Betting Your Monsters and Checking Ace-High

Blah, blah, blah, I know, poker terminology yet again…

Can’t help it, people, it’s just so valid…

When you’re holding a monster hand, you bet out on the next street to build up the pot. Similarly, when a trade starts to run, you’re looking to load up some more on the scrip at the appropriate point.

When you’re holding air, or a mere bluff-catching hand like ace-high, you check it down through the river. Likewise, if the scrip you’ve just bought into stagnates, or moves a bit down, you do not double up on your trade. Instead, you just wait for your stop to be hit, or if before that your time-stop has run out, you square-off the trade.

An aggressive-passive style?

Who cares?

Recipe for winning in the long run?

Yes.

Right, then we’re taking it.

Two out of ten trades may start to run big. It’s taken you time, money and effort to identify those two. You are in the trade. You can feel the adrenaline pumping. Now’s not the time to sit passively. Spade-work’s all done. Right, put some more money on the winning scrip. Point is, when?

Additional points of entry are tricky.

I prefer a little margin of safety here. I like to double up at a point where there’s been some correction, and possibly when a Fibonacci level has been hit. After that, I want to see the scrip going up back through the level, and I’d like to see volume go up simultaneously. That’s my point of second entry.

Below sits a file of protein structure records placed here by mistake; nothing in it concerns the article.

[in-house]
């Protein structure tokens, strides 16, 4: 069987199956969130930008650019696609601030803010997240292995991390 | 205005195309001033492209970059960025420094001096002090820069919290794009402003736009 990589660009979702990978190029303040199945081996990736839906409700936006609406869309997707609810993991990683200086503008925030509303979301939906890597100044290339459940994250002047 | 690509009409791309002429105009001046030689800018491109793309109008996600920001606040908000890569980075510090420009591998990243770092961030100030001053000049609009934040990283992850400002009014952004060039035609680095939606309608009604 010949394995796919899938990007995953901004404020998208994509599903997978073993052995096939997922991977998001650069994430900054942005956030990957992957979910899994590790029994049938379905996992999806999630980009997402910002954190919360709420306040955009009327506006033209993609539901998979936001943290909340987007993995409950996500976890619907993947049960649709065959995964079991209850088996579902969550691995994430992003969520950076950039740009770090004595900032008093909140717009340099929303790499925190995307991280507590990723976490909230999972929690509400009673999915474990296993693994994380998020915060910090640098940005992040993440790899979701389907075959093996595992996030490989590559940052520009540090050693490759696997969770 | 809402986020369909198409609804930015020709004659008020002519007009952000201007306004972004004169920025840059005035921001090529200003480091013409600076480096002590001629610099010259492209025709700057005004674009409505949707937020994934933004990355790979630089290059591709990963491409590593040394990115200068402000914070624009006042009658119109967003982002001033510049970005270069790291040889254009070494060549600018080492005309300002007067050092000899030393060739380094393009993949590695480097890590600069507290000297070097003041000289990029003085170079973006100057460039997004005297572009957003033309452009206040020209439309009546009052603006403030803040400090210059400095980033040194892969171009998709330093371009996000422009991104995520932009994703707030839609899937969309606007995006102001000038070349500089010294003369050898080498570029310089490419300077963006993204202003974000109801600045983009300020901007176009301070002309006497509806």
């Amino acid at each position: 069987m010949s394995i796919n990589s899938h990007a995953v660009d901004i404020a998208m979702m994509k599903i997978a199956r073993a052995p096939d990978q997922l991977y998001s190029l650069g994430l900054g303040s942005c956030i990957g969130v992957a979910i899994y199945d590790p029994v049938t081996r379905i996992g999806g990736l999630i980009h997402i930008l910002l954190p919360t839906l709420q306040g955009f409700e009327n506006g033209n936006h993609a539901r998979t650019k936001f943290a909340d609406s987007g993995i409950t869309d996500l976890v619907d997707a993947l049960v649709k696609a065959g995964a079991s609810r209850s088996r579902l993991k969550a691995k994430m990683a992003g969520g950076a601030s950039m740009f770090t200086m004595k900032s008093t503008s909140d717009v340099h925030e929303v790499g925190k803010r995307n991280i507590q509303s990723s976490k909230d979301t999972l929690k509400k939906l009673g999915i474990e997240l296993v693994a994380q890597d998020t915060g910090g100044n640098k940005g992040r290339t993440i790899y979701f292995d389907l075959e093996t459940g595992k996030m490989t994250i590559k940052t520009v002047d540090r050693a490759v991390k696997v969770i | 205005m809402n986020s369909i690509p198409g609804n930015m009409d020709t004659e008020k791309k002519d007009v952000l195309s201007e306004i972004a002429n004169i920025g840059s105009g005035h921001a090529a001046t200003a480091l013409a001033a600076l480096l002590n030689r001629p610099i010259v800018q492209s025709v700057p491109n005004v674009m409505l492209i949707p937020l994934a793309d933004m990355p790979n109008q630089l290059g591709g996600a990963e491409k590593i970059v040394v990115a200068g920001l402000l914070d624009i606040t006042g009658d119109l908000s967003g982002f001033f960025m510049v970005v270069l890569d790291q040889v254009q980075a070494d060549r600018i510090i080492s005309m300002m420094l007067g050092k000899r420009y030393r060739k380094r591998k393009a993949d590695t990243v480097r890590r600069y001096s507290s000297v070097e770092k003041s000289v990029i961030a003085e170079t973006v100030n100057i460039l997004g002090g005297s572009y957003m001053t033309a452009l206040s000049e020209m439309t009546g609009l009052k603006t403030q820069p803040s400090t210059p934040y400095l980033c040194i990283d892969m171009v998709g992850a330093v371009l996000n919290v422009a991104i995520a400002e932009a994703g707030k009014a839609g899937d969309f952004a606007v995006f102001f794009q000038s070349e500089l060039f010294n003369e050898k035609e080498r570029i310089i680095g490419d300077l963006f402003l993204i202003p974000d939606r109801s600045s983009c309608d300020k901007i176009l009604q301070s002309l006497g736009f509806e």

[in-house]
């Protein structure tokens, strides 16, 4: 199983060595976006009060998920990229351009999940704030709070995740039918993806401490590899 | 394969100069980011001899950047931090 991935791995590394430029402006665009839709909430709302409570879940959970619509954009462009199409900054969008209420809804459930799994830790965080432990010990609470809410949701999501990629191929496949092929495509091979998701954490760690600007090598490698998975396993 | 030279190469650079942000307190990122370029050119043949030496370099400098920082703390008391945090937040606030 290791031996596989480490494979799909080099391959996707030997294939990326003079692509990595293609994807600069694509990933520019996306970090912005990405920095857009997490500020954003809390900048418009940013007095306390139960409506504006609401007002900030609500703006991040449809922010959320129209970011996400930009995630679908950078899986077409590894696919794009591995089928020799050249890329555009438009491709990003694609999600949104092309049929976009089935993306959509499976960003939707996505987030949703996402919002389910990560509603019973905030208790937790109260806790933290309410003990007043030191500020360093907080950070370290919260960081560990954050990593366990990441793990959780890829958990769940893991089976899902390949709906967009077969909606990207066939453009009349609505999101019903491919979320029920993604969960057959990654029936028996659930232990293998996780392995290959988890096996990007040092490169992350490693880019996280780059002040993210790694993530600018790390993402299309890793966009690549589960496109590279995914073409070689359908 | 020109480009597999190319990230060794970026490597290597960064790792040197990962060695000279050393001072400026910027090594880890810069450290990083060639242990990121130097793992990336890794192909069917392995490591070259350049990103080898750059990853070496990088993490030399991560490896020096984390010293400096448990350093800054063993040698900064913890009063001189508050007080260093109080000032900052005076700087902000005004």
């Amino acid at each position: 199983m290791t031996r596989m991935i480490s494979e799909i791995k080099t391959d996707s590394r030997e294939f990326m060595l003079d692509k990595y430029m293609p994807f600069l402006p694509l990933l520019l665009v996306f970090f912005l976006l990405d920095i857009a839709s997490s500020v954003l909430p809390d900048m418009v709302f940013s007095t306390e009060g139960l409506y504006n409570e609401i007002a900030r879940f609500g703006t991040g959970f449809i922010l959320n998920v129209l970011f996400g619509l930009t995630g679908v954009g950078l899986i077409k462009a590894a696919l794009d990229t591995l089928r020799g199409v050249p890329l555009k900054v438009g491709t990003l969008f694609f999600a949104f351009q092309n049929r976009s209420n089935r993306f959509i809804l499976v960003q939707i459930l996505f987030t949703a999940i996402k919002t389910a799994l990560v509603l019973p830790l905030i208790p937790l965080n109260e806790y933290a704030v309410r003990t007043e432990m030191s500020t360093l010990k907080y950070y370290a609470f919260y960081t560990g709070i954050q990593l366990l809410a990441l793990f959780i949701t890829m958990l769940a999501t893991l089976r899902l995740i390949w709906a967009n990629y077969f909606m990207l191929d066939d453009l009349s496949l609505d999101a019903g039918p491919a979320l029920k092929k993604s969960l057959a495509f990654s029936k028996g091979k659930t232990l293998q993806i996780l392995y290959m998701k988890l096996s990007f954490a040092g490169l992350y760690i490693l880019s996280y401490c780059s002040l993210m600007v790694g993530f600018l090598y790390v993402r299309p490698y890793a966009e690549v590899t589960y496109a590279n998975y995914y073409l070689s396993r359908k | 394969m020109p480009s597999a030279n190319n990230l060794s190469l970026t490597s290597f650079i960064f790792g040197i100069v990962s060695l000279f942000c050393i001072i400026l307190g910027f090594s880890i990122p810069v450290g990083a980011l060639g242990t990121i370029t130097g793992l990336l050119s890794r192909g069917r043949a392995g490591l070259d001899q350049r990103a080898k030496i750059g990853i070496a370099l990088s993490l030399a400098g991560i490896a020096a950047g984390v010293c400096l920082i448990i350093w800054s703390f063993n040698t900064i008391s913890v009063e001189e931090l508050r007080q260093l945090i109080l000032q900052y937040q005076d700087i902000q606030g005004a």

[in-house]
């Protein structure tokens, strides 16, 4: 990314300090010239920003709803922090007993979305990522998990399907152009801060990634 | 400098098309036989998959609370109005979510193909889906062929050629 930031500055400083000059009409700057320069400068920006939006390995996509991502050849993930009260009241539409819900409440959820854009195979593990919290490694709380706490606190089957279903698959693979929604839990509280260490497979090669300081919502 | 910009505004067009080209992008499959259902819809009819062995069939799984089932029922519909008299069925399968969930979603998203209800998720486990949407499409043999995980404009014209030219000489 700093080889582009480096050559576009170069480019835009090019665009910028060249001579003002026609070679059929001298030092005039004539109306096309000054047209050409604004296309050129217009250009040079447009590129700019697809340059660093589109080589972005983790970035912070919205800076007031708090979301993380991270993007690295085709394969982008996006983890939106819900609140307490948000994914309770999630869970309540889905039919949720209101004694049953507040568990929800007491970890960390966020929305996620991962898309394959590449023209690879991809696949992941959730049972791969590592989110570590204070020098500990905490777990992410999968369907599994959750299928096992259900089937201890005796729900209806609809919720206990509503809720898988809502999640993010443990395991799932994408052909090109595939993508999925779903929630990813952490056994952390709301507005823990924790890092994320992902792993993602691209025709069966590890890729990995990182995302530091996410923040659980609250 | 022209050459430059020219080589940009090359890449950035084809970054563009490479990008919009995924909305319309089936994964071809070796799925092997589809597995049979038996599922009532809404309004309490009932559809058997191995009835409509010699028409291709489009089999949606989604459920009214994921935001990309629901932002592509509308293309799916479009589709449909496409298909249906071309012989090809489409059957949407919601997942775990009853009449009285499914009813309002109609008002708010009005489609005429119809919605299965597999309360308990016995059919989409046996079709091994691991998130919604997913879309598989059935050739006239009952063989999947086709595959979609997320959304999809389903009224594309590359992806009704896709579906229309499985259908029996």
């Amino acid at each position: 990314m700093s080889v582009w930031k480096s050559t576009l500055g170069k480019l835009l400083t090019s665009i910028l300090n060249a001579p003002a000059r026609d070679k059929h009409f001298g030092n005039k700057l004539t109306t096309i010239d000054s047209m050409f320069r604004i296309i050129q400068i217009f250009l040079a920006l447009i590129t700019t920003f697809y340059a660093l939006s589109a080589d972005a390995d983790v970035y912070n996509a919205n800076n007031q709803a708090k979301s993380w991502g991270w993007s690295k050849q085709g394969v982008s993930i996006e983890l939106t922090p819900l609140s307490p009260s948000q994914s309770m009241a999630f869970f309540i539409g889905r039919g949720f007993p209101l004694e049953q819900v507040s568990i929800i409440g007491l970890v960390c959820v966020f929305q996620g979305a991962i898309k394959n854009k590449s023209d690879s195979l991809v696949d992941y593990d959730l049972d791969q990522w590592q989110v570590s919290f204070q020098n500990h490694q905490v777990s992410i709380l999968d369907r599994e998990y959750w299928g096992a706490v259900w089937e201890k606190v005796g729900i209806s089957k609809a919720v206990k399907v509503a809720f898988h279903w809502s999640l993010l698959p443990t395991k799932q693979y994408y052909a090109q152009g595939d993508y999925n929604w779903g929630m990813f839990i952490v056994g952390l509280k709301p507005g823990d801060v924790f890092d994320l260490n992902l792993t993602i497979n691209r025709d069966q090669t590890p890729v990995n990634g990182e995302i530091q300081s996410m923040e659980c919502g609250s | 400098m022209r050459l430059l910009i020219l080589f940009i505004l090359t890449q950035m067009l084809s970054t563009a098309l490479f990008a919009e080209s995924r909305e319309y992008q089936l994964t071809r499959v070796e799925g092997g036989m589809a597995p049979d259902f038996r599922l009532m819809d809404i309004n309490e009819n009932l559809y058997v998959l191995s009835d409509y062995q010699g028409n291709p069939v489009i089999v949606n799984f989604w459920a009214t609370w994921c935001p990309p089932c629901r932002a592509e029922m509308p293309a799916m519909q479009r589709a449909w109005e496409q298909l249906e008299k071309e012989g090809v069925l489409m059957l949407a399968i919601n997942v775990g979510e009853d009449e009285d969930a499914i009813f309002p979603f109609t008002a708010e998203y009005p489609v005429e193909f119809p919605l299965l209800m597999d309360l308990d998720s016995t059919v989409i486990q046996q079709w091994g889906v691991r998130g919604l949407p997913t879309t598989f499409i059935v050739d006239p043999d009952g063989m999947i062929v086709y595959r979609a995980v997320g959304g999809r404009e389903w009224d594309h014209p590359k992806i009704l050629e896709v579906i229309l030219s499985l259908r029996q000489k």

You can be more aggressive, no one’s stopping you.

You can even choose to enter the second time above some kind of a previous high or above the breaking of a resistance with volume.

Risky?

Yes.

You do, however, stand a good chance of catching a big move in a very short time.

You see, at this particular point, where you’re choosing to enter, the scrip is pretty hot. People are plunging in. There is no resistance from above. Upward movement is smooth.

Downside is, that those who’ve been sitting on notional profits might start to book these anytime. When that happens, the scrip might plunge well below your high entry and hit your stop. That’s a risk you have to take, since you have decided to enter above a high.

No risk, no gain.

At my more conservative second entry point, the scrip is not as hot. It is meeting with overhead resistance from recent entrants who entered high to then find the scrip correcting, and who are now happy to exit at their entry points as the scrip retraces its upward move. So, I will have to wait longer for a possible second run of the scrip to develop, and this might or might not develop. That’s a chance I have to take. That’s the price of being conservative during second entry. I’m comfortable.

Staying in your comfort-zone at all times adds a lot of value to the rest of your life, even after you shut down your computer. One does carry over one’s emotions, and it’s best if these are under control when you reach home. By trading in your comfort-zone at all times, you make sure that you come home in an emotionally balanced state.

If you can take the second entry above a high or above a resistance while still remaining in your comfort-zone, by all means, please do so. It’s an exciting play, capable of yielding large and quick rewards. I’ve tried it at times, but cannot get a grip on the excitement levels. Thus, I normally choose the more conservative play mentioned above. It’s just a personal choice.

Similarly, I’m very comfortable checking my ace-high trades down through the river. If I’m in a trade and it’s not running, I don’t jump about trying to pull stuff out of a hat in an effort to make the trade run.

If it’s not running, it’s not running. Feed in a trigger stop and shut the computer.

Once you are alerted that the stop’s been hit, look for a new trade.

Keep it simple. That’s another recipe for winning.

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